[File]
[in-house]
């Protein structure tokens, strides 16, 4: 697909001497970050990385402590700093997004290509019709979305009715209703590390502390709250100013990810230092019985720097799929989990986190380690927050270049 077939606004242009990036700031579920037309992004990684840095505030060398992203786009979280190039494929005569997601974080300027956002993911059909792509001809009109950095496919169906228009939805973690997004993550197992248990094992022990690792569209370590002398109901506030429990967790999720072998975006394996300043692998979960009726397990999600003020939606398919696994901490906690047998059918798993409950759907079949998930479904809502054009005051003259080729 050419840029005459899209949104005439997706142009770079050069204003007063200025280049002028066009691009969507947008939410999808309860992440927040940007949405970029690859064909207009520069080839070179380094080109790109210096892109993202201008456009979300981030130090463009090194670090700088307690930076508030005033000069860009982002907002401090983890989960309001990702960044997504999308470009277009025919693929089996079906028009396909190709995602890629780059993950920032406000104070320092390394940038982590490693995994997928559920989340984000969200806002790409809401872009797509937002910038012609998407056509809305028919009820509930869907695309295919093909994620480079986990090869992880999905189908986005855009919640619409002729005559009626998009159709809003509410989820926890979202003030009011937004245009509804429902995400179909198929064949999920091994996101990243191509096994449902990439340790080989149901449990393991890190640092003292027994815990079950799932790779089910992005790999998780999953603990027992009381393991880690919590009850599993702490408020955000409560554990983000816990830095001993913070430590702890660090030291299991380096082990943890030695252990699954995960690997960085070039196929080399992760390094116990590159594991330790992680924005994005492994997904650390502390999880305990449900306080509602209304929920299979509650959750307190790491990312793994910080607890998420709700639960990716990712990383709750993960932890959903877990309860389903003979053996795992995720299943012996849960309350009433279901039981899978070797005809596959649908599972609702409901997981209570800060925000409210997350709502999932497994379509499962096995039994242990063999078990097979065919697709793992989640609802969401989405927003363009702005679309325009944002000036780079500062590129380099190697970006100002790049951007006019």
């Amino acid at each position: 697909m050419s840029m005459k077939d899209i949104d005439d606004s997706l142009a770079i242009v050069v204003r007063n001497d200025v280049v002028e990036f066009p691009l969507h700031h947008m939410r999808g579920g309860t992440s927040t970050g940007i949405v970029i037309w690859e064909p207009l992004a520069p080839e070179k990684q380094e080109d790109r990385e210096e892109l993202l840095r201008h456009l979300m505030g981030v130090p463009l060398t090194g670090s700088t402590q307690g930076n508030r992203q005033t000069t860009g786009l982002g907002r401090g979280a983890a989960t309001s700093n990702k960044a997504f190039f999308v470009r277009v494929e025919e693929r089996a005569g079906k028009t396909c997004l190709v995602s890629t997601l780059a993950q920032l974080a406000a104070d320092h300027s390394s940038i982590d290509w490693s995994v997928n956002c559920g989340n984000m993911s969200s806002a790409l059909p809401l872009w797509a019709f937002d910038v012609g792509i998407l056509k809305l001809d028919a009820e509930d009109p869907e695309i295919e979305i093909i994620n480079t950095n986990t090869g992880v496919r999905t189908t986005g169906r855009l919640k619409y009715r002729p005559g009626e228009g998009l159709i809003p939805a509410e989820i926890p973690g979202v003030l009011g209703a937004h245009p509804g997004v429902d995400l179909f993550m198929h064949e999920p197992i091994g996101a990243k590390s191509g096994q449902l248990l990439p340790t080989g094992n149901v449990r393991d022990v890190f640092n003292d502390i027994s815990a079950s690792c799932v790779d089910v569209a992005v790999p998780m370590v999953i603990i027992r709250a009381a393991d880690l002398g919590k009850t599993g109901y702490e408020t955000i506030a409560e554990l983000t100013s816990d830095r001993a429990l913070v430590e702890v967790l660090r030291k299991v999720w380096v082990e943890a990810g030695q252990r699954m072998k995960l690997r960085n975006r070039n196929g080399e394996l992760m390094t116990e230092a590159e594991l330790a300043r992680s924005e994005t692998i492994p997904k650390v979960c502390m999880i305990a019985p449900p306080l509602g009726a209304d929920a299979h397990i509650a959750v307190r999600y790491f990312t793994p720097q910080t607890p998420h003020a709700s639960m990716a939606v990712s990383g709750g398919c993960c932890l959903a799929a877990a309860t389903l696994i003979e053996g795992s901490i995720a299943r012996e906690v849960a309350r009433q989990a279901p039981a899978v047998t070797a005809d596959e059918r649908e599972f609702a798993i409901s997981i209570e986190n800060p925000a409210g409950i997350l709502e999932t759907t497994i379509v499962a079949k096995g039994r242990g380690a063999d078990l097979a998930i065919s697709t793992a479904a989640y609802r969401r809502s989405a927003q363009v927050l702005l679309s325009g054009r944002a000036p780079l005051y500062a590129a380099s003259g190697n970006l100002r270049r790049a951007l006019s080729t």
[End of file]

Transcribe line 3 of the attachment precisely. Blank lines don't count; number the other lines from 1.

């Amino acid at each position: 697909m050419s840029m005459k077939d899209i949104d005439d606004s997706l142009a770079i242009v050069v204003r007063n001497d200025v280049v002028e990036f066009p691009l969507h700031h947008m939410r999808g579920g309860t992440s927040t970050g940007i949405v970029i037309w690859e064909p207009l992004a520069p080839e070179k990684q380094e080109d790109r990385e210096e892109l993202l840095r201008h456009l979300m505030g981030v130090p463009l060398t090194g670090s700088t402590q307690g930076n508030r992203q005033t000069t860009g786009l982002g907002r401090g979280a983890a989960t309001s700093n990702k960044a997504f190039f999308v470009r277009v494929e025919e693929r089996a005569g079906k028009t396909c997004l190709v995602s890629t997601l780059a993950q920032l974080a406000a104070d320092h300027s390394s940038i982590d290509w490693s995994v997928n956002c559920g989340n984000m993911s969200s806002a790409l059909p809401l872009w797509a019709f937002d910038v012609g792509i998407l056509k809305l001809d028919a009820e509930d009109p869907e695309i295919e979305i093909i994620n480079t950095n986990t090869g992880v496919r999905t189908t986005g169906r855009l919640k619409y009715r002729p005559g009626e228009g998009l159709i809003p939805a509410e989820i926890p973690g979202v003030l009011g209703a937004h245009p509804g997004v429902d995400l179909f993550m198929h064949e999920p197992i091994g996101a990243k590390s191509g096994q449902l248990l990439p340790t080989g094992n149901v449990r393991d022990v890190f640092n003292d502390i027994s815990a079950s690792c799932v790779d089910v569209a992005v790999p998780m370590v999953i603990i027992r709250a009381a393991d880690l002398g919590k009850t599993g109901y702490e408020t955000i506030a409560e554990l983000t100013s816990d830095r001993a429990l913070v430590e702890v967790l660090r030291k299991v999720w380096v082990e943890a990810g030695q252990r699954m072998k995960l690997r960085n975006r070039n196929g080399e394996l992760m390094t116990e230092a590159e594991l330790a300043r992680s924005e994005t692998i492994p997904k650390v979960c502390m999880i305990a019985p449900p306080l509602g009726a209304d929920a299979h397990i509650a959750v307190r999600y790491f990312t793994p720097q910080t607890p998420h003020a709700s639960m990716a939606v990712s990383g709750g398919c993960c932890l959903a799929a877990a309860t389903l696994i003979e053996g795992s901490i995720a299943r012996e906690v849960a309350r009433q989990a279901p039981a899978v047998t070797a005809d596959e059918r649908e599972f609702a798993i409901s997981i209570e986190n800060p925000a409210g409950i997350l709502e999932t759907t497994i379509v499962a079949k096995g039994r242990g380690a063999d078990l097979a998930i065919s697709t793992a479904a989640y609802r969401r809502s989405a927003q363009v927050l702005l679309s325009g054009r944002a000036p780079l005051y500062a590129a380099s003259g190697n970006l100002r270049r790049a951007l006019s080729t």